New York Marriott Marquis

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New York Marriott Marquis
Marriott logo gray.png
Ny-marriott-marquis.jpg
Hotel chain Marriott Corporation
General information
Location United States
Address 1535 Broadway, New York City
Coordinates 40°45′33″N 73°59′10″W / 40.759078°N 73.986201°W / 40.759078; -73.986201Coordinates: 40°45′33″N 73°59′10″W / 40.759078°N 73.986201°W / 40.759078; -73.986201
Opening 1985
Cost US$350 million
Management Marriott International
Height 175 m (574 ft)
Technical details
Floor count 49
Floor area 1,844,800 sq ft (171,390 m2)
Design and construction
Architect John Portman & Associates
Other information
Number of rooms 1,892
Number of suites 57
Number of restaurants The View Restaurant & Lounge
Broadway Lounge
Crossroads, An American Kitchen & Bar
Parking US$60–$85 daily[1]
Website
http://www.marriott.com/hotels/travel/nycmq-new-york-marriott-marquis/
New York Marriott Marquis at CTBUH Skyscraper Database[2][3][4]

New York Marriott Marquis is a Marriott International hotel at 1535 Broadway opened in 1985 and was designed by architect John Portman. It is located on Times Square at Broadway and 45th Street. The hotel is famous for its high-tech elevators and atrium lobby rising 45 stories to "The View", New York's only rooftop revolving restaurant and lounge. With 1,949 rooms and over 100,000 sq ft (9,300 m2) of meeting space, it is one of the largest hotels in the city. The Marquis Theatre is located within the hotel at the 3rd floor.

Creation[edit]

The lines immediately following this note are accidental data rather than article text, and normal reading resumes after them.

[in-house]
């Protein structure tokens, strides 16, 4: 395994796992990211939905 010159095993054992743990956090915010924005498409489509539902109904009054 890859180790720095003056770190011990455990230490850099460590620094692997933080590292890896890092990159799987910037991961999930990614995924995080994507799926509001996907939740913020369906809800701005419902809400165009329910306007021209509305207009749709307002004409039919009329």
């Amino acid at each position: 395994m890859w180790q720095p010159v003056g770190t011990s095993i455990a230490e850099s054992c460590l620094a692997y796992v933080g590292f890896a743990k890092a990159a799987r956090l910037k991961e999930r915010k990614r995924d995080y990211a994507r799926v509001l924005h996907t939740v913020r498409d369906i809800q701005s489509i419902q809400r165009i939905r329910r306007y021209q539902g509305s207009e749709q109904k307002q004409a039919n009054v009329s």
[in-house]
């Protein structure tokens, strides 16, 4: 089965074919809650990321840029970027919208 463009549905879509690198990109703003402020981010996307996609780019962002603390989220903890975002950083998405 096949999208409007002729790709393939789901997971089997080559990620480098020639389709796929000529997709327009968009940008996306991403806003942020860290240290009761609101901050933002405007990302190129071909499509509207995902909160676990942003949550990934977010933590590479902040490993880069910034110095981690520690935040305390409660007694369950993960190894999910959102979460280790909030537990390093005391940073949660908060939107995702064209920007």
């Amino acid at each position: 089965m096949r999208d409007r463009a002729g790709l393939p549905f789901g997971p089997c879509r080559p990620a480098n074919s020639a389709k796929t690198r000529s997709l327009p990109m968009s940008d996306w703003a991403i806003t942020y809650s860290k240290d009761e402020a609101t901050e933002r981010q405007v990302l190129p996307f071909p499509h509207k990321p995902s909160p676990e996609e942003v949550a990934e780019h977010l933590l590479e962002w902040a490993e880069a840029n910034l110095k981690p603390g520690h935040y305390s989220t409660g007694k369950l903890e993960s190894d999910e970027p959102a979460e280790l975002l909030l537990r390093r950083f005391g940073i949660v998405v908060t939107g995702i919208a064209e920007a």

The hotel was born in controversy because five historic theaters—the Helen Hayes, the Morosco, the Astor, the Bijou, and the Gaiety—were demolished to clear the site. Protesters, including Christopher Reeve (then at the height of his Superman fame) tried to stop the destruction, even forcing a Supreme Court challenge, but it was too late. What was dubbed "The Great Theater Massacre of 1982" went forward to make way for the hotel. The Marquis was approved for construction but with the requirement that a new theater (now the Marquis Theater) be built on the same site. By the time construction began, the original operators Western International Hotels (today Westin) had dropped out of the project and Marriott had stepped in.

The hotel has been criticized for turning its back to Times Square. However, at the time the hotel was built, Times Square was only beginning to turn around. With the still-seedy character of Times Square, Portman's style of inwardly-oriented spaces made logical sense. The present redevelopment of Times Square as an urban destination point has left the Marriott Marquis detached from the street. However, the Marriott was the first major project in the Times Square revitalization, and has been credited as the starting point for today's development node at Times Square.

The hotel has 36 guest room floors and features an award-winning restaurant on the top floor called "The View".

The hotel is served by twelve scenic elevators, which are famous for facing into the hotel's atrium that stretches nearly the entire height of the building. The cabs travel at 1,000 ft (300 m) per minute. Originally installed by Westinghouse, they received a major modernization in 2005 by Schindler that included redesigning/upgrading the cabs and the installation of their Miconic 10 destination dispatch system in order to reduce waiting times and make elevator operations more efficient.[5]

At the time the hotel was built, it featured Manhattan's largest grand ballroom and its first revolving restaurant, a three-story, 1,500-seat theater, a second and third ballroom, and 100,000 square feet (9,300 m2) of meeting, banquet and exhibition spaces.

Gallery[edit]

Looking up at the atrium 
New York Marriott Marquis, circa 1999 
Atrium View 

References[edit]

  1. ^ http://www.marriott.com/hotels/hotel-information/travel/nycmq-new-york-marriott-marquis/
  2. ^ New York Marriott Marquis at Emporis
  3. ^ New York Marriott Marquis at SkyscraperPage
  4. ^ New York Marriott Marquis at Structurae
  5. ^ Melanie D.G. Kaplan (July 17, 2012). "Intelligent elevators answer vertical challenges". Smart Planet. Retrieved 27 June 2013. 

Further reading[edit]

  • Nash, Eric P., Jr. (1999). Manhattan Skyscrapers. Princeton Architectural Press. ISBN 1-56898-181-3. 

External links[edit]